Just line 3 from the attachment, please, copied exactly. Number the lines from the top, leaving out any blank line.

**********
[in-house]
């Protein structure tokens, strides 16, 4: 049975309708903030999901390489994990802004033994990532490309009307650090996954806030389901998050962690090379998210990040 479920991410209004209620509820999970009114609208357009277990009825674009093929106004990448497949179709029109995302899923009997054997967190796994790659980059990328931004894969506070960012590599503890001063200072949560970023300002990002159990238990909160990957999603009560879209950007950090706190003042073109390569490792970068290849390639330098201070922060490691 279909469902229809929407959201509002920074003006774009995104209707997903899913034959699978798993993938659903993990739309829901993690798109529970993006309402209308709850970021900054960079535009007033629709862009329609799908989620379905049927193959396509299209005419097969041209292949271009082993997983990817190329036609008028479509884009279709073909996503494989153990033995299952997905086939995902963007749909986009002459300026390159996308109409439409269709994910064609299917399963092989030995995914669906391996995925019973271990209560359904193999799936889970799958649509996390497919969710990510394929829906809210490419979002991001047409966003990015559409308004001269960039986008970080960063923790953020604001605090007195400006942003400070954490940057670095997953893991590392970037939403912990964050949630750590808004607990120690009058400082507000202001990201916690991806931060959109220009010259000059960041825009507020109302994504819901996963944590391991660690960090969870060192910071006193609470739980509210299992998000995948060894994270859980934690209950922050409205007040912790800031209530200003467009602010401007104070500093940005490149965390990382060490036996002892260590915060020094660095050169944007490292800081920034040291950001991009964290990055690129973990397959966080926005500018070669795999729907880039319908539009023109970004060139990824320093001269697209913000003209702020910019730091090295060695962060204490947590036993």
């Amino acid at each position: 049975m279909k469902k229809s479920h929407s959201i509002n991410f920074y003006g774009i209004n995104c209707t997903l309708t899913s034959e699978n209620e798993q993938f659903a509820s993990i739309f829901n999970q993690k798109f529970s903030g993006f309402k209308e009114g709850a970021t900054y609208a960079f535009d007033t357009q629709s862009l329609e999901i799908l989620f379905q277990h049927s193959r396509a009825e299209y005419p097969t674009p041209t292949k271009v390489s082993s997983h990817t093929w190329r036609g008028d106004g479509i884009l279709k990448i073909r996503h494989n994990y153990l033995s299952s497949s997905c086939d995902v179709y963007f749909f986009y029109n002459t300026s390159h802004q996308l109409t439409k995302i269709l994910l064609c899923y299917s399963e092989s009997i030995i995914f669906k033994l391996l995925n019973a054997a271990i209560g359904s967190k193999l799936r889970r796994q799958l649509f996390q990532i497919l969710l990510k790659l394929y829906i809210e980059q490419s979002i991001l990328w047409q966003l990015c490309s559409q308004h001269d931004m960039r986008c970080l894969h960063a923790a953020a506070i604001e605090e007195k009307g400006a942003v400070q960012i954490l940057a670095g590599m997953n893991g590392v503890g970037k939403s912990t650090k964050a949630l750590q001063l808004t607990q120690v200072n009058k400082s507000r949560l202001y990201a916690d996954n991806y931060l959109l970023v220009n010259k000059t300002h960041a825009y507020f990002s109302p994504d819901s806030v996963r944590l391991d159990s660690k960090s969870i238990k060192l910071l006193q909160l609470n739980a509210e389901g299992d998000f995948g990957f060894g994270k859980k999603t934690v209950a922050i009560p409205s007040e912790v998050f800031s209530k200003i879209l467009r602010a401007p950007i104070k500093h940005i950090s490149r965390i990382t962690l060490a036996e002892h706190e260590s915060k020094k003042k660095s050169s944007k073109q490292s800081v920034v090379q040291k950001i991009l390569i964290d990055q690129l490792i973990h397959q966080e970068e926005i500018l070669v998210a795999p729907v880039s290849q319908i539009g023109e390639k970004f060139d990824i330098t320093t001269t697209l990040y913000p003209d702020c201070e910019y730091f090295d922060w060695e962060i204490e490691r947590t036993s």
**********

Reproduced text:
């Amino acid at each position: 049975m279909k469902k229809s479920h929407s959201i509002n991410f920074y003006g774009i209004n995104c209707t997903l309708t899913s034959e699978n209620e798993q993938f659903a509820s993990i739309f829901n999970q993690k798109f529970s903030g993006f309402k209308e009114g709850a970021t900054y609208a960079f535009d007033t357009q629709s862009l329609e999901i799908l989620f379905q277990h049927s193959r396509a009825e299209y005419p097969t674009p041209t292949k271009v390489s082993s997983h990817t093929w190329r036609g008028d106004g479509i884009l279709k990448i073909r996503h494989n994990y153990l033995s299952s497949s997905c086939d995902v179709y963007f749909f986009y029109n002459t300026s390159h802004q996308l109409t439409k995302i269709l994910l064609c899923y299917s399963e092989s009997i030995i995914f669906k033994l391996l995925n019973a054997a271990i209560g359904s967190k193999l799936r889970r796994q799958l649509f996390q990532i497919l969710l990510k790659l394929y829906i809210e980059q490419s979002i991001l990328w047409q966003l990015c490309s559409q308004h001269d931004m960039r986008c970080l894969h960063a923790a953020a506070i604001e605090e007195k009307g400006a942003v400070q960012i954490l940057a670095g590599m997953n893991g590392v503890g970037k939403s912990t650090k964050a949630l750590q001063l808004t607990q120690v200072n009058k400082s507000r949560l202001y990201a916690d996954n991806y931060l959109l970023v220009n010259k000059t300002h960041a825009y507020f990002s109302p994504d819901s806030v996963r944590l391991d159990s660690k960090s969870i238990k060192l910071l006193q909160l609470n739980a509210e389901g299992d998000f995948g990957f060894g994270k859980k999603t934690v209950a922050i009560p409205s007040e912790v998050f800031s209530k200003i879209l467009r602010a401007p950007i104070k500093h940005i950090s490149r965390i990382t962690l060490a036996e002892h706190e260590s915060k020094k003042k660095s050169s944007k073109q490292s800081v920034v090379q040291k950001i991009l390569i964290d990055q690129l490792i973990h397959q966080e970068e926005i500018l070669v998210a795999p729907v880039s290849q319908i539009g023109e390639k970004f060139d990824i330098t320093t001269t697209l990040y913000p003209d702020c201070e910019y730091f090295d922060w060695e962060i204490e490691r947590t036993s």